Noninvasive Ornamental Trees

With a burgeoning horticultural market introducing new species of ornamental landscape trees, some of those trees have become invasive, producing copious numbers of pesky offspring that take over gardening areas and push out native species. But while the new and unique is always eye-catching in plant nurseries, native and less invasive trees can provide just as much WOW factor as introduced plants.

Close-up of blooming crape myrtle flowers
Close-up of blooming crape myrtle flowers (Image: axz66/iStock/Getty Images)

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The new and flashy species are always catnip to gardeners, but native species can be just as outstanding. Unfortunately, they are often overlooked. Natives have the major benefit of already being adapted to environmental factors including temperatures, moisture levels, diseases, and pests. Red maples (Acer rubrum), native to the east, provide leafy, delicate foliage in summer, vivid color in fall and interesting bare bark in winter. Red maples are hardy in U.S. Department of Agriculture plant hardiness zones 3 through 9. The burr oak (Quercus macrocarpa) is an interesting tree, hardy in zones 3 through 9, that produces pointed leaves and acorns encased in a unique fringed cap. In the west, the California black oak (Quercus kelloggi) has nice golden fall color and is hardy in zone 8.

Wide shot of a California black oak tree
Wide shot of a California black oak tree (Image: Nickolay Stanev/iStock/Getty Images)


Deciduous noninvasive landscape trees should provide interesting foliage in the summer as well as intriguing bark when bare. The bald cypress (Taxodium distichum) fits that bill and is hardy in zones 5 through 10. Feathery, light green foliage turns reddish brown in the fall before falling in a blanket around the base of the tree. The bark is reddish and striated, and the overall growth pattern is slightly pyramidal, making it a beautiful specimen tree. The tupelo or sour gum (Nyssa sylvatica) is native to the southeastern United States and thrives in swampy conditions, making it a niche species. It also makes for an interesting subject in winter when its twisted branches and red-tinged bark make a striking bare silhouette. The tupelo is hardy in zones 5 through 9. The southern red oak (Quercus falcata) provides bright, red leaves in the fall and is hardy in zones 6 through 9.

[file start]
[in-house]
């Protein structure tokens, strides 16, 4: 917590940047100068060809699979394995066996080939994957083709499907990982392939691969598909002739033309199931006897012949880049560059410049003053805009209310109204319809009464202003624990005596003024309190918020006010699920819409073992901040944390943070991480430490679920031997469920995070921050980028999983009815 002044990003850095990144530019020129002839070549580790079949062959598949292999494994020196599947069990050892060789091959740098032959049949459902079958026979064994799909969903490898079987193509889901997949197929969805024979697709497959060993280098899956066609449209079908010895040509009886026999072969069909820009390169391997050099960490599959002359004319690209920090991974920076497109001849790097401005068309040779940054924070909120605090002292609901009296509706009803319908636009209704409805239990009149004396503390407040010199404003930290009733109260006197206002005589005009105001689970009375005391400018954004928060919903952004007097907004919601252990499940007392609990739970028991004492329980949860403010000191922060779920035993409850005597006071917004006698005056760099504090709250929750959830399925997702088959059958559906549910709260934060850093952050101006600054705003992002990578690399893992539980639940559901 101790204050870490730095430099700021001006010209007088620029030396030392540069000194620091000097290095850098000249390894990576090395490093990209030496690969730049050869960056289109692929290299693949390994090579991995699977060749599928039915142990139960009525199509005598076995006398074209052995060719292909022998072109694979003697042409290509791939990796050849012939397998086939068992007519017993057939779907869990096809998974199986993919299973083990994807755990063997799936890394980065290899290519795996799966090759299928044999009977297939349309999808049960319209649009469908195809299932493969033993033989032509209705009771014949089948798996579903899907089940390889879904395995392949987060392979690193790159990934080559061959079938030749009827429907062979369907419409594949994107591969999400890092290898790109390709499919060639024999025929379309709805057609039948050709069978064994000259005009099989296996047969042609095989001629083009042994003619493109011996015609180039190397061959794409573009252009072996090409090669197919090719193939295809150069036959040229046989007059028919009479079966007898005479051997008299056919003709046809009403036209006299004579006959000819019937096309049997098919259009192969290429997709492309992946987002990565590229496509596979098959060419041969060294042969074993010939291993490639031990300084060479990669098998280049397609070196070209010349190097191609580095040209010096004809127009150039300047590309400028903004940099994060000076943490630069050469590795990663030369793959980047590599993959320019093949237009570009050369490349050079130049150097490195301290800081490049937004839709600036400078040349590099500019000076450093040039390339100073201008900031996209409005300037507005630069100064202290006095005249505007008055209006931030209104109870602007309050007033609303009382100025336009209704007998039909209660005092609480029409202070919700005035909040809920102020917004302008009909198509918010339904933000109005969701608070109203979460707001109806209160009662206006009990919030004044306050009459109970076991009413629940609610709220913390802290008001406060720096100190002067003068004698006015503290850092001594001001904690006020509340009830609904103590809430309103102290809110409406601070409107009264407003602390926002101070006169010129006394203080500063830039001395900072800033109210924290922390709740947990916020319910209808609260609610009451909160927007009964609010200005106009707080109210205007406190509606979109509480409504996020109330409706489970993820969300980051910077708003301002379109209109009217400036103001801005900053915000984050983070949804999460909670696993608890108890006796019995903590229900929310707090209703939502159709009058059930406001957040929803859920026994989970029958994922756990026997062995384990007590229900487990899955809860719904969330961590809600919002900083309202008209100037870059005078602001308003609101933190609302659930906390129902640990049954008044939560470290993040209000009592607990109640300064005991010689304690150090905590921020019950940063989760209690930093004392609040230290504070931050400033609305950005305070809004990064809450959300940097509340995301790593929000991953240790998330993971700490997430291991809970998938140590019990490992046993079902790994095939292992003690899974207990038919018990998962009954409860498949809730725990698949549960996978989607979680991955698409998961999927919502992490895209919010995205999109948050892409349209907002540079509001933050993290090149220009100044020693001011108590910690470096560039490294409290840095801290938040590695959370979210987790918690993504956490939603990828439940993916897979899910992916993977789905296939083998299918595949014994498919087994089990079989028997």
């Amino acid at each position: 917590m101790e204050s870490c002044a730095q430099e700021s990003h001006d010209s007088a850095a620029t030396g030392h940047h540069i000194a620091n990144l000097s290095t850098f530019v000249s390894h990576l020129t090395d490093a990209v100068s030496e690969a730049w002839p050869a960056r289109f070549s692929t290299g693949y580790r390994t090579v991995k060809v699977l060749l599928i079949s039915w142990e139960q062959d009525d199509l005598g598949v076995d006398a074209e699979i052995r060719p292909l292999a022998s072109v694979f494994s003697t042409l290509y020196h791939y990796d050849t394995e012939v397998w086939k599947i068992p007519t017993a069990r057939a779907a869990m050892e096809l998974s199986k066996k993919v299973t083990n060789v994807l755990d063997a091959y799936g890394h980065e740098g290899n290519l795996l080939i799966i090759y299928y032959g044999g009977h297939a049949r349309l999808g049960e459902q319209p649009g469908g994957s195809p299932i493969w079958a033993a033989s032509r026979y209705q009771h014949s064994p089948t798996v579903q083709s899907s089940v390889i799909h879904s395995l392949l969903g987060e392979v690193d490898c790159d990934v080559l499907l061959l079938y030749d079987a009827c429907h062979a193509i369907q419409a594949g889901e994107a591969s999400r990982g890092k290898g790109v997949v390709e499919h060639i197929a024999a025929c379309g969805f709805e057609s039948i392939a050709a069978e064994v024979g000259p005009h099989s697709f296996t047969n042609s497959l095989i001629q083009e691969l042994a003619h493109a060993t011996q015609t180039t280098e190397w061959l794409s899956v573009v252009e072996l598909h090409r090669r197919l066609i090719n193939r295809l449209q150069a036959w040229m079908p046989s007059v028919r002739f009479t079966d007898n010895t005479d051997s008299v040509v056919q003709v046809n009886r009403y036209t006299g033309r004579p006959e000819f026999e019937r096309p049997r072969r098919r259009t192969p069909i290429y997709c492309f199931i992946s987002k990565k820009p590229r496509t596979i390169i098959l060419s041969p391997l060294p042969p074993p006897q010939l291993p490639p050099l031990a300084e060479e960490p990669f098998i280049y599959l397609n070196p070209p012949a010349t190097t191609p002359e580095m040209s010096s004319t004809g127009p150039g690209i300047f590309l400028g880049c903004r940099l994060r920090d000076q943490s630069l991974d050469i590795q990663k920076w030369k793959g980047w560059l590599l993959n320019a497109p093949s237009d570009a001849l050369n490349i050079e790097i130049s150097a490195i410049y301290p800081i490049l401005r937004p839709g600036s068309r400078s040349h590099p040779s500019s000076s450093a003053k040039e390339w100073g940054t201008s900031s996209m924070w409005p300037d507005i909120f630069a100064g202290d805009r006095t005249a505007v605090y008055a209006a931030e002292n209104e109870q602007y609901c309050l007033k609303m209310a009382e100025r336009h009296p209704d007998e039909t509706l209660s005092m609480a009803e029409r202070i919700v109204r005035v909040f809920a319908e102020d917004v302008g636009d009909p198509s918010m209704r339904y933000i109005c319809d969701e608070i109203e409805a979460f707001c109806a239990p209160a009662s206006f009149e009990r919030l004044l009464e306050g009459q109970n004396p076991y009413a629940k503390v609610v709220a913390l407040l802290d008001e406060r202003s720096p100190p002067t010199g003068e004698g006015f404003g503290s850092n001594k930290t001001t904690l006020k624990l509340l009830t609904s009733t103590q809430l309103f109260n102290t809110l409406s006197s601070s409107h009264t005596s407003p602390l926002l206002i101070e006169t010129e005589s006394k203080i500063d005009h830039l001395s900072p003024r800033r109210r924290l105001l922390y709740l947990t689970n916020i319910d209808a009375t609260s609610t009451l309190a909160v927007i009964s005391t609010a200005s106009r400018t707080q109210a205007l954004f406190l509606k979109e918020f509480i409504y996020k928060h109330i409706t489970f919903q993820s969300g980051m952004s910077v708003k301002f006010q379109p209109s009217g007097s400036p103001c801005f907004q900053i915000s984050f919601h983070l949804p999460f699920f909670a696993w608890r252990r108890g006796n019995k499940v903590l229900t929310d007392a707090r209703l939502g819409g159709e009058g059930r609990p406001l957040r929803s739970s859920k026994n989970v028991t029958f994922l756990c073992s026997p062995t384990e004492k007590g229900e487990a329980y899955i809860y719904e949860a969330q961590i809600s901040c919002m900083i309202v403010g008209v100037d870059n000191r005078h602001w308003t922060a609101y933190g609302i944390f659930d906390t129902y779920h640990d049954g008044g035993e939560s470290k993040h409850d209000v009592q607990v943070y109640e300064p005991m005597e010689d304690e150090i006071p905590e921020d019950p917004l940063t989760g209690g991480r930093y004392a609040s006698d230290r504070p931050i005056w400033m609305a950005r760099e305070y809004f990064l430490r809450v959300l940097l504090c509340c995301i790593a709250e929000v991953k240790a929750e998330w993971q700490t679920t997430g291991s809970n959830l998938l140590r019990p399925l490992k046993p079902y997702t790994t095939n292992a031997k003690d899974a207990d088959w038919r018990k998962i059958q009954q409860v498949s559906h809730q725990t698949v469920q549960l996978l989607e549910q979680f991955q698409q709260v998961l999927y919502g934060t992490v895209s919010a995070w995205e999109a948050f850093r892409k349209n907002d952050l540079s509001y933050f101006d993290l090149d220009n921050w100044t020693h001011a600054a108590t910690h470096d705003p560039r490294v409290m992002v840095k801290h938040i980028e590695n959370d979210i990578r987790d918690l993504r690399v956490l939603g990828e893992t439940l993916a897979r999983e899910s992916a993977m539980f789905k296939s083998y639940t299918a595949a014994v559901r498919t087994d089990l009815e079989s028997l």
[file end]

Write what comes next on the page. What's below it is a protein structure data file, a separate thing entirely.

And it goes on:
Close-up of the leaves of a red oak tree
Close-up of the leaves of a red oak tree (Image: Jenny Schooler/iStock/Getty Images)


Evergreens are year-round joys, providing not only a welcome respite to the winter landscape but also shelter and sometimes food for birds and other wildlife. While evergreens are seldom invasive, a sure-fire cooperative species is the southern live oak (Quercus virginiana). These oaks are fast-growing and long-lived, retaining their dark-green, waxy foliage despite winter ice or summer hurricanes, and they are hardy in zones 7 through 10. The bronze loquat (Eriobotrya deflexa) is an easily trained tree that produces bronze juvenile leaves that turn to a deep, dark green. This loquat is hardy in zones 9 through 10.

A southern live oak tree
A southern live oak tree (Image: ehrlif/iStock/Getty Images)

Flowering Trees

Ah, the joys of summer and spring flowering trees. One of the most beloved and most welcome is the eastern redbud (Cercis canadensis). Clusters of delicate rosy pink blooms peek out along roadways and forest edges. Heart-shaped, light green leaves quickly follow and then beanlike seed pods in summer. The redbud is hardy in zones 5 through 9. The tulip tree (Liriodendron tulipifera) is a large tree, reaching 100 feet in height; it is hardy in zones 5 through 9. Foliage starts out as small, yellowish-green leaves with large, lobed edges that turn a darker green and finally a brilliant yellow in the fall. The flowers are tulip-shaped -- hence the name -- with interesting and intricate structures.

An eastern redbud tree
An eastern redbud tree (Image: mcfields/iStock/Getty Images)


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